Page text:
At some point in the discussion, you should try to say the sentence “I’m probably not the cheapest person to do this work for you.” If this scares the client away, then they’re optimizing for low price over everything else and most likely would have been a bad client. But if they’re willing to pay a premium for your time, they think you’re worth it and will treat you as such.

Stick With Your Price Tag
Finally, never negotiate against yourself if they balk at your price. Sometimes you’ll offer a price and they’ll kinda drag their feet and wait for you to lower it for them.

These clients are bad at communicating and are going to keep expecting you to offer more for less throughout the relationship.

It’s not worth lowering your price to take on a bad client who’s going to demand more of your time anyways. That’s a lose-lose.

You’re doing this nights & weekends so presumably you don’t need their money. That puts you in a good position to stand by your quote.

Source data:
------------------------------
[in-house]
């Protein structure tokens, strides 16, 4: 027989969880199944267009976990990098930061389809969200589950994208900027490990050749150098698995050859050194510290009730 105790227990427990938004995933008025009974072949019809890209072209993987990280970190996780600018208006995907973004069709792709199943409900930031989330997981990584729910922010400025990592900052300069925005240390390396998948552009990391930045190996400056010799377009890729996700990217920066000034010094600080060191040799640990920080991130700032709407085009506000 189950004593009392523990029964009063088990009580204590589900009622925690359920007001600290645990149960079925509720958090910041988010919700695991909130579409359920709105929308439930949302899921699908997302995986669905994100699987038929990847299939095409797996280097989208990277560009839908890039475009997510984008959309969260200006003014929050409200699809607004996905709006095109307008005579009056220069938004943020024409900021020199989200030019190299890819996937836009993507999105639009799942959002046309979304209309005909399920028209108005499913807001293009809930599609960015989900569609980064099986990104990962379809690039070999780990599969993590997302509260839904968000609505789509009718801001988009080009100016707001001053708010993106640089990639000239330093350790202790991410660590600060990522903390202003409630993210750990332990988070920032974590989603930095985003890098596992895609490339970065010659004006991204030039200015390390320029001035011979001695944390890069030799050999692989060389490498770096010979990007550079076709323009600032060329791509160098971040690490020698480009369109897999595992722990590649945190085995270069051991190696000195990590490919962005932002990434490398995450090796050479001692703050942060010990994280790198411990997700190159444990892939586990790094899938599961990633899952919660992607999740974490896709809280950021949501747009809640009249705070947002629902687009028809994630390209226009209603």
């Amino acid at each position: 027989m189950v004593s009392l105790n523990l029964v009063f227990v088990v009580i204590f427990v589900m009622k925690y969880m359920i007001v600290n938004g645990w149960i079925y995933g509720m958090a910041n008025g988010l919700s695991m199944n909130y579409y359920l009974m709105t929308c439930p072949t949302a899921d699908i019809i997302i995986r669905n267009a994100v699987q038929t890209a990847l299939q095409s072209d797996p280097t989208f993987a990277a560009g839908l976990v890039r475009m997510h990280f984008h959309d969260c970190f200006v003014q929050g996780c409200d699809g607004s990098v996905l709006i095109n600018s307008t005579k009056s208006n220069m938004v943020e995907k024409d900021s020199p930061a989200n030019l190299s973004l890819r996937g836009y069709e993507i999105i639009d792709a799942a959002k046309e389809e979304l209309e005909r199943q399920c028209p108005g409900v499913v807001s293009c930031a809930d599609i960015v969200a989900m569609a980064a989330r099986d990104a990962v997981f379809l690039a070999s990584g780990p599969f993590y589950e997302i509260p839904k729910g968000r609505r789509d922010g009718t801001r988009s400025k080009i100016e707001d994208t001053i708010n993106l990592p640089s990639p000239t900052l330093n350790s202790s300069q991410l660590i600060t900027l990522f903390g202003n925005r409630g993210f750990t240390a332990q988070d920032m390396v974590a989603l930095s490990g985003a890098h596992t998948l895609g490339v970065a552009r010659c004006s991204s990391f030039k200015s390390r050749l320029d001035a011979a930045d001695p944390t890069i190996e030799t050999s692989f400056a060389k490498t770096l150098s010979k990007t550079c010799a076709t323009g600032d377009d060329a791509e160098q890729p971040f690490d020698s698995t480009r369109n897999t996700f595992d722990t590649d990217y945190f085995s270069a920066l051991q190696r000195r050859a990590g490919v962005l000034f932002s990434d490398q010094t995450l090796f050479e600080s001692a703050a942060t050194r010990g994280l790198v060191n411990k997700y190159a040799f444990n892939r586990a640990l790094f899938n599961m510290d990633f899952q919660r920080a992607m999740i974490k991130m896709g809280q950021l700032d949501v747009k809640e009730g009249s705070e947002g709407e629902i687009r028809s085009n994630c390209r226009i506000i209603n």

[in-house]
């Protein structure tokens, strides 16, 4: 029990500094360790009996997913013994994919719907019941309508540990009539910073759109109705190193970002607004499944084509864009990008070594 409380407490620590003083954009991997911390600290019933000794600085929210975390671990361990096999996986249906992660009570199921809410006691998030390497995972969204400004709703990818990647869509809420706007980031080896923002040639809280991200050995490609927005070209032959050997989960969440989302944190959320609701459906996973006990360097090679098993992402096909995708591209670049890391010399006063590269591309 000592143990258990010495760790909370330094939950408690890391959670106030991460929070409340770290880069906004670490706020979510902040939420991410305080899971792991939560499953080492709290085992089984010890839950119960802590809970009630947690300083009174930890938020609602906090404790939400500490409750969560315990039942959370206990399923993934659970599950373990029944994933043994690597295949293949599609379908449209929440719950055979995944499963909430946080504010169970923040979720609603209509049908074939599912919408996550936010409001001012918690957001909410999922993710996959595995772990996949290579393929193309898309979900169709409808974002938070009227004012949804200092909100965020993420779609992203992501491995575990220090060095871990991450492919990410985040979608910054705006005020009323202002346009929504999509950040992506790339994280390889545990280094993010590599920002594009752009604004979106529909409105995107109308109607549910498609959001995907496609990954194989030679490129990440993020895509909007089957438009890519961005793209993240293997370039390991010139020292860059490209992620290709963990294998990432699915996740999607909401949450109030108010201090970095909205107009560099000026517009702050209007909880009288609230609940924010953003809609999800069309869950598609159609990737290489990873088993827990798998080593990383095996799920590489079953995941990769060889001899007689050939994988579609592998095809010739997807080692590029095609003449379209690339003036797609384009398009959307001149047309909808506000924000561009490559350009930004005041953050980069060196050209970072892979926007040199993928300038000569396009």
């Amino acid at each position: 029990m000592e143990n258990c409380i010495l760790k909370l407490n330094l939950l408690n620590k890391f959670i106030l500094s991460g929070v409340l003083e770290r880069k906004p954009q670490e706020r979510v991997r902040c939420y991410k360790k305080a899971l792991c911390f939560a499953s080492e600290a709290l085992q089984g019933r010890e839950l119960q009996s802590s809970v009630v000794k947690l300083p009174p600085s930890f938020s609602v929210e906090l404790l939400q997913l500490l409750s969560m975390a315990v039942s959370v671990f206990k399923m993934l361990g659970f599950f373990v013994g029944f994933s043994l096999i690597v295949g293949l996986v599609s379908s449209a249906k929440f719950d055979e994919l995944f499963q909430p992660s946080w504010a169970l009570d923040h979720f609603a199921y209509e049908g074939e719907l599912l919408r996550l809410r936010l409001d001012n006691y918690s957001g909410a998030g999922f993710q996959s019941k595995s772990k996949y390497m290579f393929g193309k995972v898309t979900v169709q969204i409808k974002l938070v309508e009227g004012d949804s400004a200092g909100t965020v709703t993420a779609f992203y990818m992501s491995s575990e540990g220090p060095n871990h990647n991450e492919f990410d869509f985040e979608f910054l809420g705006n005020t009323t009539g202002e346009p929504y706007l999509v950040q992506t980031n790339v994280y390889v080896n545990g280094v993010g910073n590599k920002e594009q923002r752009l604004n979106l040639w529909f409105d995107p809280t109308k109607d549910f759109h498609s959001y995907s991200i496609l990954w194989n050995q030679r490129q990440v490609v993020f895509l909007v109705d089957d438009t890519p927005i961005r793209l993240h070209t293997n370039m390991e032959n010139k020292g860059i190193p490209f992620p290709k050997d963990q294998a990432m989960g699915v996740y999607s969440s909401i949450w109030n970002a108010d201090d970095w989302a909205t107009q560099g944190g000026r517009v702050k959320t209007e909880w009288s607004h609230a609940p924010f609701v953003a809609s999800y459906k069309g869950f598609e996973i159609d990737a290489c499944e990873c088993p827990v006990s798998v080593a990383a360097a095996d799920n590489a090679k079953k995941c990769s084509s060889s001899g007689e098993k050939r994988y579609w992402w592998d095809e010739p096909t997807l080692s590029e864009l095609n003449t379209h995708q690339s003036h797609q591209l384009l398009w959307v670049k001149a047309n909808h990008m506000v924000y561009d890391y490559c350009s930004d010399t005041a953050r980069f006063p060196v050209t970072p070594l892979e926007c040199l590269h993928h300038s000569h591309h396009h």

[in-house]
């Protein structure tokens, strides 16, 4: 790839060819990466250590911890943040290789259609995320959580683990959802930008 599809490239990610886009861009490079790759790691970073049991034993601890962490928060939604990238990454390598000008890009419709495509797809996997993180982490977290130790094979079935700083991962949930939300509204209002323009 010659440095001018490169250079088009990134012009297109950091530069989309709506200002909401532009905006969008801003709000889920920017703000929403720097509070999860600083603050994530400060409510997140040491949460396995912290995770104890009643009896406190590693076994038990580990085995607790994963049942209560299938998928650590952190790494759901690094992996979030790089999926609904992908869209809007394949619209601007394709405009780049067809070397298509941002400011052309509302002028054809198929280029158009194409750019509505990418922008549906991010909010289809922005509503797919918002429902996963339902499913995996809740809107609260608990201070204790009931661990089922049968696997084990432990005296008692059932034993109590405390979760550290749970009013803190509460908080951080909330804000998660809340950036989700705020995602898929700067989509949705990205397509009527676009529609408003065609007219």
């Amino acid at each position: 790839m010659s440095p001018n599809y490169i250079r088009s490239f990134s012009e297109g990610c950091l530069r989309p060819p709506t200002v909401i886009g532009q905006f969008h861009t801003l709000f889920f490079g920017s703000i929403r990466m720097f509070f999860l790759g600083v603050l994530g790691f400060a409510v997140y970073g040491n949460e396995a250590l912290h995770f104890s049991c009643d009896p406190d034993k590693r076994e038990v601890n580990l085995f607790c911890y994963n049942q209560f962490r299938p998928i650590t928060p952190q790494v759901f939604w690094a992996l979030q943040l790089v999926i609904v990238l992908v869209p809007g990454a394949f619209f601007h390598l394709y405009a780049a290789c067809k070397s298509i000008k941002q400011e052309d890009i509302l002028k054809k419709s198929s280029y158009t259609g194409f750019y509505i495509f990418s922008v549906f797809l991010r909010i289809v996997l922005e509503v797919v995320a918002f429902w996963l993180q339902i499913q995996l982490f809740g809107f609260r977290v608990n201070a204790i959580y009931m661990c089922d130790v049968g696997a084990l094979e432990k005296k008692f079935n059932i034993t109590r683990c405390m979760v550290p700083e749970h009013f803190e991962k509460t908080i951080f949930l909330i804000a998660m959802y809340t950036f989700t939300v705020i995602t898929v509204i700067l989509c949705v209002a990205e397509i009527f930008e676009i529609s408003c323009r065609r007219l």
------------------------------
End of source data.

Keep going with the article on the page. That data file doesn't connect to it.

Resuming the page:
I’ve had people get mad when I quote them a price. By being upfront about a price and sticking with it, I was able to avoid what would’ve been a terrible client, and I’m much better off that I didn’t engage with them at all.

Get Started!

As a full time employee, you won’t have a ton of time to start finding clients for freelance work, so it’s important that you build up an efficient pipeline. At a high level, you should focus on:

  1. Finding a problem domain you can become an "expert" in
  2. Creating content that helps people solve that problem
  3. Encouraging the readers of that content to contact you
  4. Responding quickly and professionally to turn leads into clients
  5. Negotiating a project's price well so that you stay happy & motivated

Hopefully this has given you enough information to start generating some freelance leads in your spare time. I’m happy to answer more specific questions if you have them.